Collegian provides on-the-job training in journalism

Although Kenyon doesn't offer a degree in journalism or communications, the editors of the Collegian, Kenyon's weekly student newspaper, believe the College is preparing them for careers in a way that parallels what the country's finest schools of journalism have to offer.

The debate over whether good journalists are produced by a solid liberal-arts background or training in journalism school has ebbed and flowed for decades, but for such student journalists as Kristen Filipic '98, David Shargel '99, and Benjamin Vore '99, the answer is clear: Kenyon is giving them access to an academic curriculum that has a longer-lasting value than what they would receive from a journalism school at a large university.

"I didn't want to go to a big university and learn only about journalism," says Collegian coeditor Vore, an English major from State College, Pennsylvania. "I knew that at Kenyon, with its excellent literary reputation, I could learn a lot about writing and still expose myself to a liberal-arts education."

While students at large schools of journalism may be writing for daily newspapers, working on investigative stories, covering breaking news, and receiving college credit or even being paid for their work, those concerns aren't at issue for the Collegian editors.

"The work I do for the Collegian is strictly for the love of journalism," says Shargel, a native of New York City who aspires to a career in journalism.

All of the editors and writers for the Collegian work for no pay or academic credit. The paper's staff has an average of eight to twelve people who put it together each week and an average of eighty contributors throughout the year.

"As a freshman, I covered the biggest campus story of the year," Filipic recalls. "That wouldn't have happened if I'd gone to Northwestern or Ohio State."

Filipic, for whom graduation is only months away, is uncertain about her career goals, but she says journalism is a definite possibility. Regardless of her immediate plans, she thinks her newspaper experience at Kenyon has been excellent. Filipic has worked for the paper since her first year at the College, and last summer she worked as a copy-editing intern at the Plain Dealer in Cleveland, Ohio. The internship was part of the Dow Jones Newspaper Fund's internship program.

"When I talked to journalists," Filipic remembers, "some of them would say I'm doing the right thing by getting a broad, liberal-arts background. Others would ask why I'm not in a journalism school." As one of two interns out of fifteen in the group who was not enrolled in journalism courses, Filipic says she "held her own" and believes her ecision to attend Kenyon is the best choice she could have made.

Elizabeth "Beth" Bennett '96, who is now a general-assignment reporter for an NBC affiliate in Traverse City, Michigan, worked on the Collegian during all four years at Kenyon, serving as an editor during her junior and senior years. She went on to earn a master's degree from Northwestern University's Medill School of Journalism (one of the country's top-ranked programs) in June 1997.

When she interviewed for her job in Michigan, Bennett recalls, the news director mistakenly thought she'd gotten a bachelor's degree from Medill and wanted to know why she'd wasted her money studying journalism. Bennett, though, believes her studies at Medill gave her valuable skills--and a name that helps get her foot in the door for job interviews.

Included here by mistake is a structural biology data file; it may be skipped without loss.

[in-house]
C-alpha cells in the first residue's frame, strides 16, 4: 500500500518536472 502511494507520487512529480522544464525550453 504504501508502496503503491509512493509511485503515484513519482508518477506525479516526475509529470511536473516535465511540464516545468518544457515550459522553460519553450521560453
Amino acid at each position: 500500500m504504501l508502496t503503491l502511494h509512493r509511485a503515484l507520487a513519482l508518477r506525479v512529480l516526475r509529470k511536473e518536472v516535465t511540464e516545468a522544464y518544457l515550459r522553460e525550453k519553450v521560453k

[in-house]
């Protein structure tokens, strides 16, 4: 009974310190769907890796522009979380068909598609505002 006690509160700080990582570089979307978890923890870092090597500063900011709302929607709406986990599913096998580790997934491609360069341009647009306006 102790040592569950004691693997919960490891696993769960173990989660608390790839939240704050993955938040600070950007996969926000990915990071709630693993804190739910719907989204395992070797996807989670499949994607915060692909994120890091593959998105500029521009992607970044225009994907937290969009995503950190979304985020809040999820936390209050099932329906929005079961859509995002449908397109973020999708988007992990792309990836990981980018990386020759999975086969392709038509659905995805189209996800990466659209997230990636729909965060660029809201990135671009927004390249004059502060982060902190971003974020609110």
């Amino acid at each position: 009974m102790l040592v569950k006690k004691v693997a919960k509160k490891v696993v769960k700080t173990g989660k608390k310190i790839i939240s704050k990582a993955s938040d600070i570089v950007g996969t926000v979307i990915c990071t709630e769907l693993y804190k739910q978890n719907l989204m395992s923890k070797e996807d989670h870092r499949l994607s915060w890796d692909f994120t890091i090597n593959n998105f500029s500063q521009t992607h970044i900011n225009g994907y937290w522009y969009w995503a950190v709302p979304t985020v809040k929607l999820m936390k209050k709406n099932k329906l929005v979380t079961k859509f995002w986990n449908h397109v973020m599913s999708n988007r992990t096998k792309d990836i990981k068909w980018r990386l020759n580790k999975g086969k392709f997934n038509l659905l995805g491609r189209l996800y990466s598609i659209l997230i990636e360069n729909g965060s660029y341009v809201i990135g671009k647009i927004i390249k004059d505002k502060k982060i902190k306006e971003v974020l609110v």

In fact, she says she got the best of both worlds. "Kenyon taught me to think. People need to learn about life in college, not just about journalism."

While working for the Collegian, Bennett offers, she received excellent instruction from the paper's advisor, Cy Wainscott. "Cy is one of the best mentors a student could have. He taught me a lot about ethics and basic principles of journalism," she says. "To me, that's what Kenyon is all about: good teaching."

For Vore, issues of journalistic skills and real-life experience versus the classroom aren't as important as just plain fun. He says the thing he's enjoyed the most about working on the Collegian is the fulfillment he's found in producing it. One of his major goals has been to make the paper something the community looks forward to each week.

While the three editors agree administrators can occasionally be more reticent than they might like about certain issues, they see this as a universal problem on college and university campuses. They are happy, however, that the administration respects the publication's right to free speech. "President Oden really goes the extra mile--whether that means encouraging Collegian staff members to call him at home, or giving us the number to his cellular telephone when he's traveling," says Filipic.

Some weeks, the Collegian's editors may find themselves up until 5:00 a.m. on Thursday (when the paper appears), but they think it's worth it when the final product arrives. "Working on the Collegian is time consuming, but I'm able to maintain a separation between that and my coursework and activities," says Shargel, who is majoring in religion. "It's a good example of how broad an education I'm receiving at Kenyon."

Filipic, a philosophy major from Columbus, Ohio, wouldn't change a thing about her four years with the paper. If class credit or paychecks were offered for work on the Collegian, she says it would change the entire nature of what they are trying to accomplish. "When you do something without xternal motivation, you do it because you like it," she says. "I see journalism as a public service. There are stories that have needed to be told at Kenyon, and I've been able to tell them. That's why I'm here."


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